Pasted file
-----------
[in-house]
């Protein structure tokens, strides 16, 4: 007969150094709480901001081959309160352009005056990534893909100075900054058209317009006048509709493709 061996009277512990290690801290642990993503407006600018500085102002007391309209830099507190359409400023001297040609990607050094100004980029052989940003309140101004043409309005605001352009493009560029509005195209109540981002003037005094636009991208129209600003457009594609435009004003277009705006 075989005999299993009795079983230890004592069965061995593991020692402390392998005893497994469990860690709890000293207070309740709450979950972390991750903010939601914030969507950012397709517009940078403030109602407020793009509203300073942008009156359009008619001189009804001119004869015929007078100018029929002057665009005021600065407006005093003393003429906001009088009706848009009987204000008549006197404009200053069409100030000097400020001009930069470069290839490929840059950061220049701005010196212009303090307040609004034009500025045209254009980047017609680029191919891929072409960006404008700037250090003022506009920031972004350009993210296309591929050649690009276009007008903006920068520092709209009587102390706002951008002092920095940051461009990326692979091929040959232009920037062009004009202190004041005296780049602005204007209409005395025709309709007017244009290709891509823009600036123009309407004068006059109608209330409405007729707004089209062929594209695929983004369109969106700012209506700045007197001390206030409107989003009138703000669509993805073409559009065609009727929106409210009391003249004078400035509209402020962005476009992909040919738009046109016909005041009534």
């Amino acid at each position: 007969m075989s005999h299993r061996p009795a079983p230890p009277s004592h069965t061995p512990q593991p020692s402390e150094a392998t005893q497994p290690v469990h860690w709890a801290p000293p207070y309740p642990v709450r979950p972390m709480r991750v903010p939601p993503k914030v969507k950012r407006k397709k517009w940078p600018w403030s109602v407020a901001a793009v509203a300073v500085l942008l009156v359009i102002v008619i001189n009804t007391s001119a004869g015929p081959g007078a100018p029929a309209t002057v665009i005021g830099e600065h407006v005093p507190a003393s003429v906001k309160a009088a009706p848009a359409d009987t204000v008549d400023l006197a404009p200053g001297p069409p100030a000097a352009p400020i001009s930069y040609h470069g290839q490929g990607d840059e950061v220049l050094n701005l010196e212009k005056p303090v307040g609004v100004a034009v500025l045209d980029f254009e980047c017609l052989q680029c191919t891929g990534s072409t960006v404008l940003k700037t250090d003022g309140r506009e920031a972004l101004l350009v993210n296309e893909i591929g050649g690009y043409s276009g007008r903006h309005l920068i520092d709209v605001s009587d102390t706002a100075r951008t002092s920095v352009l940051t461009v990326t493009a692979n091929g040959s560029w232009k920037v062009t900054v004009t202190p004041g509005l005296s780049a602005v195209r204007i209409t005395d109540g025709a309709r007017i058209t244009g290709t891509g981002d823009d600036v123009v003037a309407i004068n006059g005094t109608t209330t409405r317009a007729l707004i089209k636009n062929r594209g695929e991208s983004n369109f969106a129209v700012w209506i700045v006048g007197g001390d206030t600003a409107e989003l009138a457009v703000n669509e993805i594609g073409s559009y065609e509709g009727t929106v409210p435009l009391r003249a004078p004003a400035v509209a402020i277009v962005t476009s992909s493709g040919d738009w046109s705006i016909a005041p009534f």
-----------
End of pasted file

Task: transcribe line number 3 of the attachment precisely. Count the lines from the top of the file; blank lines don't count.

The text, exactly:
């Amino acid at each position: 007969m075989s005999h299993r061996p009795a079983p230890p009277s004592h069965t061995p512990q593991p020692s402390e150094a392998t005893q497994p290690v469990h860690w709890a801290p000293p207070y309740p642990v709450r979950p972390m709480r991750v903010p939601p993503k914030v969507k950012r407006k397709k517009w940078p600018w403030s109602v407020a901001a793009v509203a300073v500085l942008l009156v359009i102002v008619i001189n009804t007391s001119a004869g015929p081959g007078a100018p029929a309209t002057v665009i005021g830099e600065h407006v005093p507190a003393s003429v906001k309160a009088a009706p848009a359409d009987t204000v008549d400023l006197a404009p200053g001297p069409p100030a000097a352009p400020i001009s930069y040609h470069g290839q490929g990607d840059e950061v220049l050094n701005l010196e212009k005056p303090v307040g609004v100004a034009v500025l045209d980029f254009e980047c017609l052989q680029c191919t891929g990534s072409t960006v404008l940003k700037t250090d003022g309140r506009e920031a972004l101004l350009v993210n296309e893909i591929g050649g690009y043409s276009g007008r903006h309005l920068i520092d709209v605001s009587d102390t706002a100075r951008t002092s920095v352009l940051t461009v990326t493009a692979n091929g040959s560029w232009k920037v062009t900054v004009t202190p004041g509005l005296s780049a602005v195209r204007i209409t005395d109540g025709a309709r007017i058209t244009g290709t891509g981002d823009d600036v123009v003037a309407i004068n006059g005094t109608t209330t409405r317009a007729l707004i089209k636009n062929r594209g695929e991208s983004n369109f969106a129209v700012w209506i700045v006048g007197g001390d206030t600003a409107e989003l009138a457009v703000n669509e993805i594609g073409s559009y065609e509709g009727t929106v409210p435009l009391r003249a004078p004003a400035v509209a402020i277009v962005t476009s992909s493709g040919d738009w046109s705006i016909a005041p009534f």